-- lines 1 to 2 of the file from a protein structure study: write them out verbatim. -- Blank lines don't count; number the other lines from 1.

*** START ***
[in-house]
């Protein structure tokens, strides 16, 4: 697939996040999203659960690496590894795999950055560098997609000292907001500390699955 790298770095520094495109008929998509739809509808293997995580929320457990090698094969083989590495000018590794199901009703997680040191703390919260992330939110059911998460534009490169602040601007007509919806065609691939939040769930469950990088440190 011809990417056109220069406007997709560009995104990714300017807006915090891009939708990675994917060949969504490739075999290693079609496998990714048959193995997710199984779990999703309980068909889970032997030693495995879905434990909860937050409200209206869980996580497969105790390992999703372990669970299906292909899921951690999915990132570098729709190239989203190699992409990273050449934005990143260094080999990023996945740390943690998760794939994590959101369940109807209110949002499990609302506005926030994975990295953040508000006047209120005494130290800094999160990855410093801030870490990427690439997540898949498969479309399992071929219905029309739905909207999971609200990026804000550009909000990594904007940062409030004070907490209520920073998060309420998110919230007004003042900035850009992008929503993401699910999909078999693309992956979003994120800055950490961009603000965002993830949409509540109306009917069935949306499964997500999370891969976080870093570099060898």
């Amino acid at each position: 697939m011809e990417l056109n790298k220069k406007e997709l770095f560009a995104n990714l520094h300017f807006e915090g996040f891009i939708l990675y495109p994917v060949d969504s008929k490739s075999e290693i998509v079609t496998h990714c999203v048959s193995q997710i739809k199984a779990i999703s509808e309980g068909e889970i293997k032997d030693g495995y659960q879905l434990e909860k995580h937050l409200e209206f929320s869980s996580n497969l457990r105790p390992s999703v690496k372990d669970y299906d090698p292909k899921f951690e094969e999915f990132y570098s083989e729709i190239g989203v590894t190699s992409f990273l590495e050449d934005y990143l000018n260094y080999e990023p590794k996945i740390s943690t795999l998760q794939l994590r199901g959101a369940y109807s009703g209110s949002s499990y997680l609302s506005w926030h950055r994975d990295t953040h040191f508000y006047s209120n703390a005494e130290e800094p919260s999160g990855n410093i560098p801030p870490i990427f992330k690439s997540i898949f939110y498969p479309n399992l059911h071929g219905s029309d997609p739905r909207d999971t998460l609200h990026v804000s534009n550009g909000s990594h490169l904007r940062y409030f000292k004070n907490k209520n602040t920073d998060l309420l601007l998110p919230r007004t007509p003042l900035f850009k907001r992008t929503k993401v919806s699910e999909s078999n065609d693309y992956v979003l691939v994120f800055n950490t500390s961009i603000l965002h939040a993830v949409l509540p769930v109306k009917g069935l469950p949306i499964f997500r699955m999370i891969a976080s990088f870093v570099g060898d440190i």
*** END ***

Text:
[in-house]
């Protein structure tokens, strides 16, 4: 697939996040999203659960690496590894795999950055560098997609000292907001500390699955 790298770095520094495109008929998509739809509808293997995580929320457990090698094969083989590495000018590794199901009703997680040191703390919260992330939110059911998460534009490169602040601007007509919806065609691939939040769930469950990088440190 011809990417056109220069406007997709560009995104990714300017807006915090891009939708990675994917060949969504490739075999290693079609496998990714048959193995997710199984779990999703309980068909889970032997030693495995879905434990909860937050409200209206869980996580497969105790390992999703372990669970299906292909899921951690999915990132570098729709190239989203190699992409990273050449934005990143260094080999990023996945740390943690998760794939994590959101369940109807209110949002499990609302506005926030994975990295953040508000006047209120005494130290800094999160990855410093801030870490990427690439997540898949498969479309399992071929219905029309739905909207999971609200990026804000550009909000990594904007940062409030004070907490209520920073998060309420998110919230007004003042900035850009992008929503993401699910999909078999693309992956979003994120800055950490961009603000965002993830949409509540109306009917069935949306499964997500999370891969976080870093570099060898």